|Employees, faculty, students and volunteers who have quit smoking are invited to join the UMass Medical School/UMass Memorial Health Care Ex-Smokers Hall of Fame and share their success stories for an exhibit similar to the Berkshire AHEC exhibit pictured here.|
When use of tobacco products was banned at UMass Medical School and UMass Memorial Health Care in 2008, quite a few of the faculty, employees, students and volunteers who smoked at the time were motivated to quit. Many of them did just that, with support from the institutions’ joint Tobacco-Free Initiative. The sheer number of smokers who successfully quit—hundreds, in fact—inspired the newly created Central Massachusetts Tobacco-free Community Partnership to produce its first of three Ex-Smokers Hall of Fame exhibits exclusively with former smokers at UMMS and UMass Memorial.
“The purpose of this initiative is to encourage smokers to quit and champion people who have quit,” said Tina Grosowsky, project coordinator for the Central Massachusetts partnership. Led by the Department of Psychiatry, which has extensive expertise in prevention and cessation of tobacco use, the Central Massachusetts Tobacco-free Community Partnership is one of eight regional collaborations statewide that are funded by the Massachusetts Department of Public Health’s Tobacco Cessation and Prevention Program to help link local communities to state resources for tobacco intervention.
“Our grant supports efforts by local health and human service agencies, municipalities and workplaces to reduce the prevalence of smoking and second-hand smoke in 63 towns in Central Massachusetts,” said Grosowsky. “The Ex-Smokers Hall of Fame is one of many strategies with which we promote smoking cessation.”
The UMass Medical School/UMass Memorial Health Care Ex-Smokers Hall of Fame will highlight successful quitters via posters featuring their photos and personal stories of why and how they quit and how they stayed smoke free. Following the unveiling at a celebration of the fourth anniversary of the institutions’ Tobacco-Free Initiative, to be held in April at UMMS, the posters will be permanently installed at a site yet to be determined. “Participants will be invited to emphasize the importance of quitting to families as well as individuals. The benefits come quickly,” said Grosowsky. “Quitters feel better within two weeks, their relationships become more positive and second-hand smoke that may affect family members is gone.”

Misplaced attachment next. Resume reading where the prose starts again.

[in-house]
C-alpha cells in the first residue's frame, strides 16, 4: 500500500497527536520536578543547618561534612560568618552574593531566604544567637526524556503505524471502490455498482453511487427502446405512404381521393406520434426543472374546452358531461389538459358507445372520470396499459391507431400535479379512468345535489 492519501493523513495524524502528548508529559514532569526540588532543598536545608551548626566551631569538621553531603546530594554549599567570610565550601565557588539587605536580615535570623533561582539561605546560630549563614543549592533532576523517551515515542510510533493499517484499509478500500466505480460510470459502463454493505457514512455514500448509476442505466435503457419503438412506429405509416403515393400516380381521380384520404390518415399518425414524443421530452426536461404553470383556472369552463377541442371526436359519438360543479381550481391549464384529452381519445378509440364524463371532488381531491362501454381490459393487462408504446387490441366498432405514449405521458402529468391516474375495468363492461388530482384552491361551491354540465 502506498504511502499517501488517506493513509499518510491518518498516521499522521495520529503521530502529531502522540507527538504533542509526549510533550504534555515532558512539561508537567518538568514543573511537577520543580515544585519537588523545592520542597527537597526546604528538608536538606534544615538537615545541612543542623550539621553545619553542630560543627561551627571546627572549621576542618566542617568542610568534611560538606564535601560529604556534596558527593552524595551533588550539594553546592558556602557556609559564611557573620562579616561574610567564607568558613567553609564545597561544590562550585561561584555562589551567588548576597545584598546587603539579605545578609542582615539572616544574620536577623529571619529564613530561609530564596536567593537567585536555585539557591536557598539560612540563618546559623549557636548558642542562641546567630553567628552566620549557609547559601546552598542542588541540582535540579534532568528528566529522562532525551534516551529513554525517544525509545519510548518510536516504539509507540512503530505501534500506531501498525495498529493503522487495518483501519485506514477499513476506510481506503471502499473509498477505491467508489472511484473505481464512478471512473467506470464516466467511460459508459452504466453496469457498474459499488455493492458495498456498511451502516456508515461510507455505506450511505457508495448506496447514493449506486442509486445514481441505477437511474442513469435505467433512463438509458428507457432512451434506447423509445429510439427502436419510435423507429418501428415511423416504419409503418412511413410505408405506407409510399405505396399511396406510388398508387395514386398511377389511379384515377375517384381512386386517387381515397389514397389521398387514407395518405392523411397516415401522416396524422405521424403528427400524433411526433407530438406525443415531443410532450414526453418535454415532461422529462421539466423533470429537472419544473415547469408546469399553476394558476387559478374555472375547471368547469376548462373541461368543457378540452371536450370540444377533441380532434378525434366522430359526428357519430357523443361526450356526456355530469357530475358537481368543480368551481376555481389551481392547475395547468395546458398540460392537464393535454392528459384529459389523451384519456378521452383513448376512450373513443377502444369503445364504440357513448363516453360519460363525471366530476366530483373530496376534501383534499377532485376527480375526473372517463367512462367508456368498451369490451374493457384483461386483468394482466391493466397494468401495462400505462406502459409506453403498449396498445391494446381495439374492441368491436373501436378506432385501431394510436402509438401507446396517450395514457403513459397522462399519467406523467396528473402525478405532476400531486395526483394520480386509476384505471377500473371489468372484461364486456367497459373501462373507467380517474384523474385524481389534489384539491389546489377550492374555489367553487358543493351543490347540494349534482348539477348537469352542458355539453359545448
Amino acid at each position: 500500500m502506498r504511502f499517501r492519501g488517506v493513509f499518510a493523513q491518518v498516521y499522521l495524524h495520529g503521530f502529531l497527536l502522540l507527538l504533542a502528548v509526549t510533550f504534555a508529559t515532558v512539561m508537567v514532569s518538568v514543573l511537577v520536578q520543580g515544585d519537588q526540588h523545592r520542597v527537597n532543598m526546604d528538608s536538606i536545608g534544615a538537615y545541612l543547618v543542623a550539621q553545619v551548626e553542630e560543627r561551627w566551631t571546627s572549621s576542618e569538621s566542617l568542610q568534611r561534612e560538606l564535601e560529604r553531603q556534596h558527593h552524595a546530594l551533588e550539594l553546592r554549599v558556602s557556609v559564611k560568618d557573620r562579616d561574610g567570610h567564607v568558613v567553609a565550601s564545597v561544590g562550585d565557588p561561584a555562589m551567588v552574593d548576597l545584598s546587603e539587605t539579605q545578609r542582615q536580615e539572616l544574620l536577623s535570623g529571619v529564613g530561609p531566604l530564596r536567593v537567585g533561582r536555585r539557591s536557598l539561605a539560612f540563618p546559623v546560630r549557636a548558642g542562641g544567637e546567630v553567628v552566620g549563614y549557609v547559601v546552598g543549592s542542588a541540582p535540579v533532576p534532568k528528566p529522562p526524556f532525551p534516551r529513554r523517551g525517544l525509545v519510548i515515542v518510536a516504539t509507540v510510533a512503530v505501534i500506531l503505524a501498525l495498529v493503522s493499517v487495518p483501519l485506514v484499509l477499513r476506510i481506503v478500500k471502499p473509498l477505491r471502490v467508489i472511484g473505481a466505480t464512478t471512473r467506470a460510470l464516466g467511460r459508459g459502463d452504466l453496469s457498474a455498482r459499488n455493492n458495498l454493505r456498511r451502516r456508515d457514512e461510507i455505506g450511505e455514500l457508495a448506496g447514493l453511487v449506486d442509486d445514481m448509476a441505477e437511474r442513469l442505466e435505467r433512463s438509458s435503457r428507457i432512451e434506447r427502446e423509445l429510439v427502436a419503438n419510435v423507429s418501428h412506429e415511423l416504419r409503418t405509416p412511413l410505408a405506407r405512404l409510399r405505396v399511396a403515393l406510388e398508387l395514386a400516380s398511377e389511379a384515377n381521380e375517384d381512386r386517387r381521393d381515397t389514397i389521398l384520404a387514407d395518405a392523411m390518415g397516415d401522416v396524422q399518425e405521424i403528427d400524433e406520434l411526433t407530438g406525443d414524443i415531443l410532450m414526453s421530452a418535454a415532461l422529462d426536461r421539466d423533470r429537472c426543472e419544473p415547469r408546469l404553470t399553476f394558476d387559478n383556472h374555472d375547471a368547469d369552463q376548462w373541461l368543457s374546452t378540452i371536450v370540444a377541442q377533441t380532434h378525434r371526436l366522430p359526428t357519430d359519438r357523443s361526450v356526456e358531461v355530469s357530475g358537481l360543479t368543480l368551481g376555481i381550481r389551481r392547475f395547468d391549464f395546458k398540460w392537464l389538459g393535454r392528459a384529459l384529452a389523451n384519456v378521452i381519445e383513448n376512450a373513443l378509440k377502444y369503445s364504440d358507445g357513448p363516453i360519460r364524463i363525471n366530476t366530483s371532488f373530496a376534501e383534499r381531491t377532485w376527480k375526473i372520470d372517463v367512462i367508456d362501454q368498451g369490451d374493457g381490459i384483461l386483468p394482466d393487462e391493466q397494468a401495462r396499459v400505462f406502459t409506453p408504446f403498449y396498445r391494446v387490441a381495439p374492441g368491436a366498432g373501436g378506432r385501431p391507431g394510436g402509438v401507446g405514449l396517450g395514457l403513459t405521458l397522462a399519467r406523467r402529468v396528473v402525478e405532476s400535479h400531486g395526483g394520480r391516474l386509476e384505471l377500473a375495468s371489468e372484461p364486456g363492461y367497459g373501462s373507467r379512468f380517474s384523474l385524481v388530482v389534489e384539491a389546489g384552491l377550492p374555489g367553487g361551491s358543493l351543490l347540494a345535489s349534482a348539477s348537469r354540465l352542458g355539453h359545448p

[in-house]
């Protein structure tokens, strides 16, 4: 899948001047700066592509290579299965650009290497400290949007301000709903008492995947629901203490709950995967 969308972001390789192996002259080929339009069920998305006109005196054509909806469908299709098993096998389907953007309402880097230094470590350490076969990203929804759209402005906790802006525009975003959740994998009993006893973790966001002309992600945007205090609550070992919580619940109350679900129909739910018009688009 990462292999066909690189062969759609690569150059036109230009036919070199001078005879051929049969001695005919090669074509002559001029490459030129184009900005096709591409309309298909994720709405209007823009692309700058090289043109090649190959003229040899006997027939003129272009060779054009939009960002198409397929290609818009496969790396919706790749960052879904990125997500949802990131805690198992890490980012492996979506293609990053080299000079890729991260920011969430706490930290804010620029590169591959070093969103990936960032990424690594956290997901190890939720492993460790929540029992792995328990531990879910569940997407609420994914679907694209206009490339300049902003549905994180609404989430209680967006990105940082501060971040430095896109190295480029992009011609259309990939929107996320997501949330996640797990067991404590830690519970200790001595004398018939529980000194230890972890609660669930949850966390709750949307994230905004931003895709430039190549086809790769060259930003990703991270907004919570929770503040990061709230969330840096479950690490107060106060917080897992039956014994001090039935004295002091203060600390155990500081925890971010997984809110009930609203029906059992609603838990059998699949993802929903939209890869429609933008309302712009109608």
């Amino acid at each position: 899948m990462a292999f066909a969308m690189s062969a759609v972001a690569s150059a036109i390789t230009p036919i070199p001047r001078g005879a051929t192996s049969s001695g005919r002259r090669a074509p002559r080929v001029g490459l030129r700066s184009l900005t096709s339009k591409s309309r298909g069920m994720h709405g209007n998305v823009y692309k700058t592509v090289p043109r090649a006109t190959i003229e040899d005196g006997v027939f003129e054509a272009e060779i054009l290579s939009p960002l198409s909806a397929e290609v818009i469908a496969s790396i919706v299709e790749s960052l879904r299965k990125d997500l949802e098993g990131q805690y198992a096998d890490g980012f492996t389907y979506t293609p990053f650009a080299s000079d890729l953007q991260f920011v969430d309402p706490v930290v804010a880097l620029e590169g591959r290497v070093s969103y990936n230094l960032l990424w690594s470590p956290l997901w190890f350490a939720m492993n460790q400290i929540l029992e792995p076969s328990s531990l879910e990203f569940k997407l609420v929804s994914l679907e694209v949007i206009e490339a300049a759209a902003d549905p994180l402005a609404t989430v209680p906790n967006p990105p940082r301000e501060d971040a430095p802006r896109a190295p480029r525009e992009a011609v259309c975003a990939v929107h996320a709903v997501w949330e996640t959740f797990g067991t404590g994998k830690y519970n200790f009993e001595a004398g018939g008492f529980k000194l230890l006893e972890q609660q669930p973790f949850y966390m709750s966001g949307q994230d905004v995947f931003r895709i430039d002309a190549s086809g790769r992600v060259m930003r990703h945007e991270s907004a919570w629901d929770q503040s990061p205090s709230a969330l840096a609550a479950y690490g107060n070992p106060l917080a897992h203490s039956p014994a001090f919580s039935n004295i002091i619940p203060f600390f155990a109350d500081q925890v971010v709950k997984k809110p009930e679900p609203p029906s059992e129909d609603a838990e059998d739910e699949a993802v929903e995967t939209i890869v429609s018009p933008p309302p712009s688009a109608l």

Hall of Fame interviews are being conducted by three Graduate School of Nursing students whose participation will fulfill the master of science in nursing program’s community service requirement. “I chose this project because smoking lies at the root of countless population health problems. I also know I will be dealing with the effects of smoking as a future acute care nurse practitioner with a sub-specialty in cardiovascular care,” said Michael Lovelace, BS, RN. “I think it is important to learn what has worked from our featured ex-smokers so those trying to quit can benefit. They have powerful stories to tell, and that just might make the difference between being a smoker and an ex-smoker.”
All it takes to gain membership in the UMass Medical School/UMass Memorial Health Care’s Ex-Smokers Hall of Fame is the willingness to share your story and to take time to be interviewed and photographed. Individuals who have quit smoking and want to inspire others to follow in their footsteps are invited to contact Grosowsky by March 1 at email@example.com or 508-856-5067.
Anyone who still smokes and wants to quit is encouraged to explore the numerous resources available to them, many right in the workplace. Visit http://www.makesmokinghistory.org/ and http://umassmed.edu/eap/quit_smoking.aspx to learn more.
Smoke-free: Three Years and Counting
Central Massachusetts Tobacco-free Community Partnership
Worcester Community Smoking Cessation Resource Guide
Tobacco Cessation Assistance
Make Smoking History